Don't treat your current knowledge as complete or fixed. View learning as an endless, humbling process full of surprises (good and bad). There is always more to explore—you are always fighting against the DK curve.
Discuss ideas from your antilibrary with others. The exchange of perspectives helps highlight the limits of your own. Also see: strong opinions, loosely held (although it can be problematic in practice).
Most importantly, maintain a beginner's mind. Approach new books and subjects with an openness and lack of preconceptions, no matter how ‘learned’ you become.
Antilibrary as an Intuition Pump
You can also utilise your antilibrary more intentionally.
I like to sit on the sofa and stare at the unread section until something intrigues my interest. Then, I pick that book and read all the text on it without opening it; i.e. the front and back covers. If this gives me enough inspiration to go on, I start thinking about the concept (feel free to put back the book at this point, but I like the physical sensation of turning the pages without looking at them while I think). If not, I read the table of contents. Usually by this point, I have enough intellectual simulation I need to brainstorm about the topic of the book. Otherwise, I put it back and try another.
To give a more tangible example, consider the following three books I have in my antilibrary:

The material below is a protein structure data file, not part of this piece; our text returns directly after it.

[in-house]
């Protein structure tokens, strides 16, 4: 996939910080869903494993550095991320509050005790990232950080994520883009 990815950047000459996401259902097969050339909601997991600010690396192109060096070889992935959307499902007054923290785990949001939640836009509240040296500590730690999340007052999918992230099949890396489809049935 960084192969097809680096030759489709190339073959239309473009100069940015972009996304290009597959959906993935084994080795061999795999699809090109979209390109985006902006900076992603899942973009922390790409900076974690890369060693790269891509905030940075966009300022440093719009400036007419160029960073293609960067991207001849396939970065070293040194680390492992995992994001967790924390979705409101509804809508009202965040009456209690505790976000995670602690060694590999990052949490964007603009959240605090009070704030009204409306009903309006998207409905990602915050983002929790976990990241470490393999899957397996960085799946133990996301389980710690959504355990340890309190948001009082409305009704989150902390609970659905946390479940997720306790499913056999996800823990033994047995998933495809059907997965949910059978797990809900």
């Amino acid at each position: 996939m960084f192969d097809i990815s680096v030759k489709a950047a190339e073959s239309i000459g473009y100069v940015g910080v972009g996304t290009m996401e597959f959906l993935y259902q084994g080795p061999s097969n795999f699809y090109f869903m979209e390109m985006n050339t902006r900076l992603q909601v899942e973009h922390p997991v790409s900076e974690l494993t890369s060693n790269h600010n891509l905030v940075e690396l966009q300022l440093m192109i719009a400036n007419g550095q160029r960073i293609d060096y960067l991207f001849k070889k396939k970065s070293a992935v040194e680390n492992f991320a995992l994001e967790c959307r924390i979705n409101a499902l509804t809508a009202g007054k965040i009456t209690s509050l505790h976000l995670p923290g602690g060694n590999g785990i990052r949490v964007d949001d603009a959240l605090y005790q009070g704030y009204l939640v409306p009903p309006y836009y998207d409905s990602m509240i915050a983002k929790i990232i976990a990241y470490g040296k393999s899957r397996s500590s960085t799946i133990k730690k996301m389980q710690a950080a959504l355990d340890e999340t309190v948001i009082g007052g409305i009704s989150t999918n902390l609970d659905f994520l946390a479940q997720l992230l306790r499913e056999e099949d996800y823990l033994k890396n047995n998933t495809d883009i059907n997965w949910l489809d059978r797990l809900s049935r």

The Book You Wish Your Parents Had Read by Philippa Perry. Grab this book and brainstorm—what would you wish that your parents knew? What would your (real/hypothetical) children wish you knew?
Invisible Women: Data Bias in a World Designed for Men by Caroline Criado Pérez. This book has examples of a world designed with men in mind in the back cover (mobile phone sizes, car accident statistics, pharmaceutical research). As a man, I think about things that are just right for me, things that I take for granted. Would my partner share my experiences?
Escape from Model Land: How Mathematical Models Can Lead Us Astray and What We Can Do About It by Erica Thompson. This is an interim antilibrary entry as I fully intend to read it, but since I bought the copy, I keep thinking about how much confidence people have in statistical/ML models and the potential hazards of our trust in them.
As a matter of fact, I got the idea of intuition pumps from my antilibrary. It’s from a book called Intuition Pumps And Other Tools for Thinking by the philosopher Daniel Dennett. I tried to read it several times and failed miserably. But I still get value out of it—it helps me to think about potential intuition pumps. I think if I’d have read the book, I might have forgotten about it already given my lack of enthusiasm—I’d have read it for the sake of reading it.
This is the core idea behind antilibrary—you get more value from the books you have yet to read. If/when you read a book—i.e. page by page, cover to cover—just like a wave function collapse, the meaning and the message of the book will collapse to that of the author’s intention. If you keep the door open, your imagination will come up with a multitude of meanings and messages, leading to a richer experience (and ROI, if you are that way inclined).